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   Table of Contents - Current issue
Coverpage
April-June 2018
Volume 19 | Issue 2
Page Nos. 93-185

Online since Monday, March 26, 2018

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CME ARTICLE  

Trichoscopy in pediatric age group Highly accessed article p. 93
Subrata Malakar, Purva R Mehta, Samipa S Mukherjee
DOI:10.4103/ijpd.IJPD_109_17  
Approach to trichology in the pediatric age group is based on the clinical expertise of the dermatologist and investigative techniques. Currently, the trichoscope is an indispensible, noninvasive tool in the diagnosis of trichological disorders. It not only highlights the subtle tricoscopic points invisible to the naked eye but also serves as a prognostic and monitoring tool in therapeutic management. Trichoscopy goes a long way in improving the diagnostic and clinical acumen of the physician. In the pediatric age group, trichoscopy deals with pattern analysis ranging from hair shaft patterns to follicular, perifollicular, and interfollicular patterns. It not only describes the key trichoscopic features of noncicatricial alopecias, cicatricial alopecias, and genetic hair shaft defects but also helps to delineate various trichological mimics from each other. For compiling data, all trichology cases presenting to a tertiary care center were examined and photographed with a Fotofinder, DermLite Foto II Pro, and DermLite DL 3N. All trichological data were analyzed, and interpretations were based on the literature available.
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REVIEW ARTICLE Top

Comorbidities in pediatric atopic dermatitis p. 102
Eliza I Pope, Aaron M Drucker
DOI:10.4103/ijpd.IJPD_129_17  
Atopic dermatitis is a common chronic condition that often begins in early childhood. In addition to associations with other atopic conditions such as asthma, food allergy and hayfever, recent research has uncovered a number of other important potential comorbidities. In this review article, we summarize the reported comorbidities of pediatric atopic dermatitis including mental health disorders, infections, obesity, hypertension, injuries and anemia.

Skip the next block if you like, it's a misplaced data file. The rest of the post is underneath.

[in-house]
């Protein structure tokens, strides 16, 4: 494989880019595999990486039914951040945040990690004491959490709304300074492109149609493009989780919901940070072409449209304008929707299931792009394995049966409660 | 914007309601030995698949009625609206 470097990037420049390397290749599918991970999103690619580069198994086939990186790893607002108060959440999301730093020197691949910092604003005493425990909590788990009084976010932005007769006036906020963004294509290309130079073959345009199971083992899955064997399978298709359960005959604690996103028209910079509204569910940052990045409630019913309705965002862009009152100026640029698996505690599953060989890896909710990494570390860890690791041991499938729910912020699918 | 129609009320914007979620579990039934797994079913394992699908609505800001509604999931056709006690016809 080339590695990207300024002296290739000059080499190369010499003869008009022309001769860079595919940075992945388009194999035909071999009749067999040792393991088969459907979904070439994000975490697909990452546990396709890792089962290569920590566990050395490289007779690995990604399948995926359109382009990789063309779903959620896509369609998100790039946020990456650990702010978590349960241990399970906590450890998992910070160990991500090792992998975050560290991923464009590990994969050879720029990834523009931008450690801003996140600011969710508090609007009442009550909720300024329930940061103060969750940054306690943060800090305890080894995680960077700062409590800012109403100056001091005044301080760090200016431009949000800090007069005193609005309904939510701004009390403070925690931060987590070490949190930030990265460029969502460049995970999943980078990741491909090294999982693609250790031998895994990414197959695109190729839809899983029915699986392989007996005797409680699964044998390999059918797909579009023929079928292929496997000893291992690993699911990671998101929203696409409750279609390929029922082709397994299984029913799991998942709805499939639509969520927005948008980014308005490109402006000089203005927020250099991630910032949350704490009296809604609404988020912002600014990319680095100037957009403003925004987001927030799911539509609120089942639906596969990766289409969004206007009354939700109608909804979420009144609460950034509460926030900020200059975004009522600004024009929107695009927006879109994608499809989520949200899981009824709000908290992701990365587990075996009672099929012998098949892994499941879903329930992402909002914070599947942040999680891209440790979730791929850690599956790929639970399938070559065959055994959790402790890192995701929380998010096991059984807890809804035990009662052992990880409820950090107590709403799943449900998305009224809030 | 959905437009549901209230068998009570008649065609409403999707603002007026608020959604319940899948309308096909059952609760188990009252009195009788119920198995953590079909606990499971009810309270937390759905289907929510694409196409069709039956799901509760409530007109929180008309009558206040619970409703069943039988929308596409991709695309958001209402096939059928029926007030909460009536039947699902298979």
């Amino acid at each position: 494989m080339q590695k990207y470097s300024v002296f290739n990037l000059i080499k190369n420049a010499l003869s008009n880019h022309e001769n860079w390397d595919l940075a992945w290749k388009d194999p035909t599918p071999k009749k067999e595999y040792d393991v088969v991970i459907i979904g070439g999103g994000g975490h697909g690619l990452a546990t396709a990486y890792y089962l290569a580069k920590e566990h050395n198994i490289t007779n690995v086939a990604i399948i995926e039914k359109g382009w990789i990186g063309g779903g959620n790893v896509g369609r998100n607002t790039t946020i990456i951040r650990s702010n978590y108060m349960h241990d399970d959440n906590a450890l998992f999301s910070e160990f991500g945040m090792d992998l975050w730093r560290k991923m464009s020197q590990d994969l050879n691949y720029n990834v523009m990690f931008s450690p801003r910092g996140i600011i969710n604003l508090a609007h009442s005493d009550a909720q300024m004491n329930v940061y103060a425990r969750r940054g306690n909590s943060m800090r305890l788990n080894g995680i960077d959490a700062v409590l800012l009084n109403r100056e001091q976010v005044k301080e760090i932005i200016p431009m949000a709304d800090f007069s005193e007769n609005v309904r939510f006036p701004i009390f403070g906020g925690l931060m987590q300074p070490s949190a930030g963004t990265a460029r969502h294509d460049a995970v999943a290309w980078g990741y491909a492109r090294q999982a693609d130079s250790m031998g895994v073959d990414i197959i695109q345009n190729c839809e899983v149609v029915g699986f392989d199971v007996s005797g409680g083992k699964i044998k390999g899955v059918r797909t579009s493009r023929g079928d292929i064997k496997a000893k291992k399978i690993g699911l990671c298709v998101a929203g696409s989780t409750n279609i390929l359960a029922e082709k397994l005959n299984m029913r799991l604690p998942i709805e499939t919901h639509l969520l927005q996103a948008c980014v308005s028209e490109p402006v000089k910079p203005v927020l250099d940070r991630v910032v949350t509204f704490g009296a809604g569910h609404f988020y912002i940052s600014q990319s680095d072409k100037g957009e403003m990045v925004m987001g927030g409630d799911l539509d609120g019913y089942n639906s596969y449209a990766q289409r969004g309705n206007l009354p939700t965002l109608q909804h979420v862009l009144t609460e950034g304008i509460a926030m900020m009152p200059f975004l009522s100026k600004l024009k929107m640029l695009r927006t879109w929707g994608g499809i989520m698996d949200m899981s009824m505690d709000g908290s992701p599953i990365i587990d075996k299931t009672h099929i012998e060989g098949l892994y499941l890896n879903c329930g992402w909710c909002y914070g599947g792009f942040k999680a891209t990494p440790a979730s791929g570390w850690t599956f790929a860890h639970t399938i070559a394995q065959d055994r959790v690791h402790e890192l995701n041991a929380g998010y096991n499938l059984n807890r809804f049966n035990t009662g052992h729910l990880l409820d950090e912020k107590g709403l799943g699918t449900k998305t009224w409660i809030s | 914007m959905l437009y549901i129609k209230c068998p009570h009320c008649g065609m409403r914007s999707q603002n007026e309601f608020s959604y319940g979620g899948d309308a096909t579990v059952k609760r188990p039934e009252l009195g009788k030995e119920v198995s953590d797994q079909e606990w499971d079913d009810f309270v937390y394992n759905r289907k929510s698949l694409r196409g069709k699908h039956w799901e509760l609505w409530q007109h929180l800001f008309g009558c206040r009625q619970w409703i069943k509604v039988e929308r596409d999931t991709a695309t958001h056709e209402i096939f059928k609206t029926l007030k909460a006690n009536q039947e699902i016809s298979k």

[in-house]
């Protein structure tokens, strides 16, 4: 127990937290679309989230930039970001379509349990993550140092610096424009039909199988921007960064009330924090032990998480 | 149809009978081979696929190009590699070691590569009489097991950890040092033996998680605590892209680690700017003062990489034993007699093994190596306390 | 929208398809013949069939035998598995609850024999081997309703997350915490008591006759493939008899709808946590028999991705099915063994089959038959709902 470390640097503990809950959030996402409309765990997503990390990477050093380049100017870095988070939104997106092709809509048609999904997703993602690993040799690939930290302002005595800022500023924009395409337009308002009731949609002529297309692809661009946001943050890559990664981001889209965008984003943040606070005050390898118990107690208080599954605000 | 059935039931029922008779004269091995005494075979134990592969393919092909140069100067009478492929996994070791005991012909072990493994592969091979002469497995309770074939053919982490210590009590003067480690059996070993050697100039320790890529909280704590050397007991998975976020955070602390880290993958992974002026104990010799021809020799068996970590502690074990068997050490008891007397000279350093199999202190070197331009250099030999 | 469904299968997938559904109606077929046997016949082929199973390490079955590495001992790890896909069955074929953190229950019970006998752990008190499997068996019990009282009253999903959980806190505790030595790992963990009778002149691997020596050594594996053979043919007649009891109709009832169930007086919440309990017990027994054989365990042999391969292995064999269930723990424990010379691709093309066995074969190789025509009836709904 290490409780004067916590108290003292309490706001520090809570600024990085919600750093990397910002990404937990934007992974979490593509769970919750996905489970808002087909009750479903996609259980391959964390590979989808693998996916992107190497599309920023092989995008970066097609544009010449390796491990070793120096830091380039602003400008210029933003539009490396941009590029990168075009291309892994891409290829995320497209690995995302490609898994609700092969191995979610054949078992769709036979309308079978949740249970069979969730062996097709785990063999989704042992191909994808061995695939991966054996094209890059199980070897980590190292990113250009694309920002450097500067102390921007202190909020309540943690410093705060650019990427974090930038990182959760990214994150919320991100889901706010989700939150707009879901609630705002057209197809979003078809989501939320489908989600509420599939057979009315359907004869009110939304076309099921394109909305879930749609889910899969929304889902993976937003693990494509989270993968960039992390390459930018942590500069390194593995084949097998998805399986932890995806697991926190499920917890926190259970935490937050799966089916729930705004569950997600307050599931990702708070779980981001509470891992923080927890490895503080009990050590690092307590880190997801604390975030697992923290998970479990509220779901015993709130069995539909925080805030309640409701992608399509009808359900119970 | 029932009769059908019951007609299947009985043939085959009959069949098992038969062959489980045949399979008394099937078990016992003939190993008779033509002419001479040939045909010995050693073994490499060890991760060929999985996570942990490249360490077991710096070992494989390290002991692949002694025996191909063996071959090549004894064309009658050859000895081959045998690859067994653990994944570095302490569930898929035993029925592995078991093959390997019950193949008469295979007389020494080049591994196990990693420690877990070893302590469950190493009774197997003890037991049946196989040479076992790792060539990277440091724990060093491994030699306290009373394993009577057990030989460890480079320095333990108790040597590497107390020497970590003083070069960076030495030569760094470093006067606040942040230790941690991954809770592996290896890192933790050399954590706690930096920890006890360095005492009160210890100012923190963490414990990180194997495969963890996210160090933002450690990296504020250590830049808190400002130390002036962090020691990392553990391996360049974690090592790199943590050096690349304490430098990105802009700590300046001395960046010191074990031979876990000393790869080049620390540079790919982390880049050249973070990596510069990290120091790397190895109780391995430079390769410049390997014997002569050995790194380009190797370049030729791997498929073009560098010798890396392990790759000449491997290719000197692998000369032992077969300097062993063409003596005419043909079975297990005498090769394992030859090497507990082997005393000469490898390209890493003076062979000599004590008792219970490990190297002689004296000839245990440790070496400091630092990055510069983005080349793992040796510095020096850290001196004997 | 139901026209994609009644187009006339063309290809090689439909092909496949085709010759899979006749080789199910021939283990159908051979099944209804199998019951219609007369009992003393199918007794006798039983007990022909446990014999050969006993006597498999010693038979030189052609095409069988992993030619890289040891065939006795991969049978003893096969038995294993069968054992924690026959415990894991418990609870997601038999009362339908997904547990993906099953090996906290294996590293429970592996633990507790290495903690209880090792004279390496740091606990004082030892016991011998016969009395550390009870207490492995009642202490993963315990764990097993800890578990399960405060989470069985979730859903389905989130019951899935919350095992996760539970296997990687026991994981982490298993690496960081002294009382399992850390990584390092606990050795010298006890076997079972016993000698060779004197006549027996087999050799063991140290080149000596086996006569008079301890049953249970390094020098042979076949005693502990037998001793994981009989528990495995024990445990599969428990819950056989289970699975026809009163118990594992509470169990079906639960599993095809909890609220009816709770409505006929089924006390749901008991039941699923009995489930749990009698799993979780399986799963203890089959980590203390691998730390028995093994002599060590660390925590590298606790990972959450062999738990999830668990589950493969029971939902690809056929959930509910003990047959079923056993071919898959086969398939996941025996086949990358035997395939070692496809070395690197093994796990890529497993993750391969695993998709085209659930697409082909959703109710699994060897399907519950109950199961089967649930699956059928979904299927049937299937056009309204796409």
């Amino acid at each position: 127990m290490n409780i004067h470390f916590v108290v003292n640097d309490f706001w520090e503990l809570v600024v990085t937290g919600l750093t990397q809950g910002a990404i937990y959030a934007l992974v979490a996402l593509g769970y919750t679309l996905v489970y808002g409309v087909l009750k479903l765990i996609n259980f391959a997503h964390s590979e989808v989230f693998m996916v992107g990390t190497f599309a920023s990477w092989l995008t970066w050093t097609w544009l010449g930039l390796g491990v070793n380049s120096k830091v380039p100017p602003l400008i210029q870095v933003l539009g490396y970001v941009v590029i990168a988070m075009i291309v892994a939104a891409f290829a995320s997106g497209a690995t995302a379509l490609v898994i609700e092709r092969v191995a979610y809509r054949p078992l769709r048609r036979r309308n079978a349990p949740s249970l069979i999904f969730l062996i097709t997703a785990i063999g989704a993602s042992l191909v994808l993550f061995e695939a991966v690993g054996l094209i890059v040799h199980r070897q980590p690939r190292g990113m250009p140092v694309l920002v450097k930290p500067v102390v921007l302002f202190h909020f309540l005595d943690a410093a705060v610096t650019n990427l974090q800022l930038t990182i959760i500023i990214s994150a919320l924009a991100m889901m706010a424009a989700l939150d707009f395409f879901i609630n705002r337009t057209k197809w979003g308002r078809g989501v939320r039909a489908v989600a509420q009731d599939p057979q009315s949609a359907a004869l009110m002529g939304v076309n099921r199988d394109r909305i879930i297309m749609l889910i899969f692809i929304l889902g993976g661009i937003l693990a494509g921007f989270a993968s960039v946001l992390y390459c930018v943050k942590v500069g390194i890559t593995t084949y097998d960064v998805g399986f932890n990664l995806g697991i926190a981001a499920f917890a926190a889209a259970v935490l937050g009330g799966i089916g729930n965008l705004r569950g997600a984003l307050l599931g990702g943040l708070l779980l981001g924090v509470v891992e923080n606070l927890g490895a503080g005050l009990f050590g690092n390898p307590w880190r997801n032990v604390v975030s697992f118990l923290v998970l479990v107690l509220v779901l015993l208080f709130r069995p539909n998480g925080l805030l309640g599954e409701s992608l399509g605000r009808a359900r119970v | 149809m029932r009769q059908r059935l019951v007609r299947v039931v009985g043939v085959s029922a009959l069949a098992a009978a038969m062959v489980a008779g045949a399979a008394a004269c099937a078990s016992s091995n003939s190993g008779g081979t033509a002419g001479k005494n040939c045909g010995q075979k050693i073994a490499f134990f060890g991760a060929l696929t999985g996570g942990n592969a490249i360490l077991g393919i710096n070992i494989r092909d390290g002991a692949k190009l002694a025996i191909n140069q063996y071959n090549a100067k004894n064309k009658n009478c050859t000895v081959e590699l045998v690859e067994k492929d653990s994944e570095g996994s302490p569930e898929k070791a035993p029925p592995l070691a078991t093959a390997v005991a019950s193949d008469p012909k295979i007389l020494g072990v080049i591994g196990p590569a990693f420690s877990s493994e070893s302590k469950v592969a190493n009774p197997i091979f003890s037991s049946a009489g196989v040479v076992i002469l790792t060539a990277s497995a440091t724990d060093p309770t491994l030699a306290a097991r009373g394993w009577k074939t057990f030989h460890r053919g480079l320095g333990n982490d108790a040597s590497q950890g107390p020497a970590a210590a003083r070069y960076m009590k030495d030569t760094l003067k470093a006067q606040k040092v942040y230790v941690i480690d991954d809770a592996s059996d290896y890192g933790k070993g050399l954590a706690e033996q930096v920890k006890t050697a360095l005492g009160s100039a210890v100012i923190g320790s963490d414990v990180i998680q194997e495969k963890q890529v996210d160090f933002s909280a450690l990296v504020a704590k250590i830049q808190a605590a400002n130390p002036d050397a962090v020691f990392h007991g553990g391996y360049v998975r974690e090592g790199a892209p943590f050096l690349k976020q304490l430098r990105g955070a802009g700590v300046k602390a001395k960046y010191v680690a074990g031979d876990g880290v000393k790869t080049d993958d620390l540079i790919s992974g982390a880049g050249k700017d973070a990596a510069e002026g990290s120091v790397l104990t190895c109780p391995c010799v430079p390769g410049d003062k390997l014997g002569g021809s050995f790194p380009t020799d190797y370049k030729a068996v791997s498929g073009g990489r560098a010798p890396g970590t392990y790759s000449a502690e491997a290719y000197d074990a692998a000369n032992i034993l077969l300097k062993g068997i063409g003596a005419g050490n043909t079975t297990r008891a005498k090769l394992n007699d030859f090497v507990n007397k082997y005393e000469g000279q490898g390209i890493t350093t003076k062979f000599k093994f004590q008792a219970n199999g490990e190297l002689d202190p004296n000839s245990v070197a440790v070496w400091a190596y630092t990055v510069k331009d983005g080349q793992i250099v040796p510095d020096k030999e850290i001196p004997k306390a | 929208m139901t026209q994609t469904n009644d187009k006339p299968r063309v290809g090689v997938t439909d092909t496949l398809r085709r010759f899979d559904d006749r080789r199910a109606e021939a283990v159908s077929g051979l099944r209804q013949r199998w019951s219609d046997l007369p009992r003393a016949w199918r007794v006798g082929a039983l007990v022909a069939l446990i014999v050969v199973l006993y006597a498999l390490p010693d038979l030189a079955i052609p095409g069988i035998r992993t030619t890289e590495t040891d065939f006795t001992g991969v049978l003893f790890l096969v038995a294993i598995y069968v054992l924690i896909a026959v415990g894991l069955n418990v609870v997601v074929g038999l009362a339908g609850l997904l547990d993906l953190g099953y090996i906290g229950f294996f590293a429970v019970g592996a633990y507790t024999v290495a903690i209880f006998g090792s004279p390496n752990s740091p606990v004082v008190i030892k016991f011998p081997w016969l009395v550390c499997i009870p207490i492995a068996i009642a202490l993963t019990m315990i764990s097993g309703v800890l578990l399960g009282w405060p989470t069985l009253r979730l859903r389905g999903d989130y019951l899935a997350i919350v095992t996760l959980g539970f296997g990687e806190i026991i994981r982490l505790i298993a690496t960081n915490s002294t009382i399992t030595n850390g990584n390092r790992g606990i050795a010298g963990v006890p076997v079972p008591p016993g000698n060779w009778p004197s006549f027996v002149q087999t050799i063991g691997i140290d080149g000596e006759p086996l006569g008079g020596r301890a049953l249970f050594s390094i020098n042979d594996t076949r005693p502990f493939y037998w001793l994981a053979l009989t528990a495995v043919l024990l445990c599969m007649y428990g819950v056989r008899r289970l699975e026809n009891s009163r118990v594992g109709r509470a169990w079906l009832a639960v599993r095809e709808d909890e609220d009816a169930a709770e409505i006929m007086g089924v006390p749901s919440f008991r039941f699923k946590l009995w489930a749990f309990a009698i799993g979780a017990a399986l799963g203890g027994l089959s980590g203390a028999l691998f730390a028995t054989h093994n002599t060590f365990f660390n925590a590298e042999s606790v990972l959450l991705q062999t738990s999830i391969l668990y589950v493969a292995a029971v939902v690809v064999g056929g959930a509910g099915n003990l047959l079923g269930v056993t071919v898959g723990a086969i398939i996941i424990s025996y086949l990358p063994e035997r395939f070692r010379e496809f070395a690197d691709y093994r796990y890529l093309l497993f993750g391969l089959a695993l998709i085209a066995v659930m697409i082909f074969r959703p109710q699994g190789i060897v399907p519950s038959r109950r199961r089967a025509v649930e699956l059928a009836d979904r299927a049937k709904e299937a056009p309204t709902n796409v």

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IJPD SYMPOSIUM Top

Treatment guidelines for atopic dermatitis by ISPD task force 2016 p. 108
Deepak Parikh, Sandipan Dhar, Ramkumar Ramamoorthy, Sahana Srinivas, Rashmi Sarkar, Arun Inamadar, Manish Shah, Raghubir Banerjee, Amrinder Jit Kanwar, Vibhu Mendiratta, Renu George, Ram Gulati
DOI:10.4103/ijpd.IJPD_28_18  
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ORIGINAL ARTICLES Top

Childhood lichen planus: A series of 42 patients p. 116
Abhinav Kumar, Vibhu Mendiratta, Shilpi Agarwal, Ram Chander, Sarita Sanke
DOI:10.4103/ijpd.IJPD_2_17  
Background: Lichen planus (LP) is a papulosquamous disease of unknown etiology that is relatively uncommon in children. There is a paucity of data on the clinical profile of LP in children. Available case series are few and majority being retrospective. A cross-sectional observational study to evaluate the clinical profile of childhood LP was performed. Materials and Methods: All childhood cases (<18 years) with histopathologically confirmed diagnosis of LP were evaluated. Detailed clinical history, examination, and investigations were performed according to a proforma. Observation and Results: There were 42 children and childhood LP constituted 1.4% of the pediatric dermatoses. There were 26 females (61.9%) and 16 (38.1%) males with male to female ratio of 1:1.6. The age ranged from 2 to 18 years with a mean age of 11.6 ± 5.1 years. The duration of the disease ranged from 15 days to 5 years with a mean of 8.6 ± 9.4 months. History of recent hepatitis B vaccination was found in 6 (14.3%) patients, and exposure to X-ray radiation was seen in 3 (7.1%). The most common morphological presentation of LP was papules and plaques observed in 34 (81%) patients. Classical LP was the most common variant, found in 29 (69%) patients, followed by hypertrophic variant in 7 (16.7%) patients. Koebnerization was found in 31 (73.8%) patients. Oral mucosa involvement was seen in 28.6% of patients, nail in 42.85%, and scalp in 7.1% of patients. Conclusion: Childhood LP resembles adult LP in most of the aspects. However, etiological factors in childhood LP may be different. It is an under-reported disease. Large multi-centric prospective studies should be undertaken to acquire a better understanding of the clinical profile of childhood LP.
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Therapy for involuting infantile hemangioma: Propranolol effectiveness p. 120
Luz Orozco-Covarrubias, Leticia Lara-Mendoza, Luis Martín Garrido-García, Ramón Ruiz-Maldonado
DOI:10.4103/ijpd.IJPD_40_17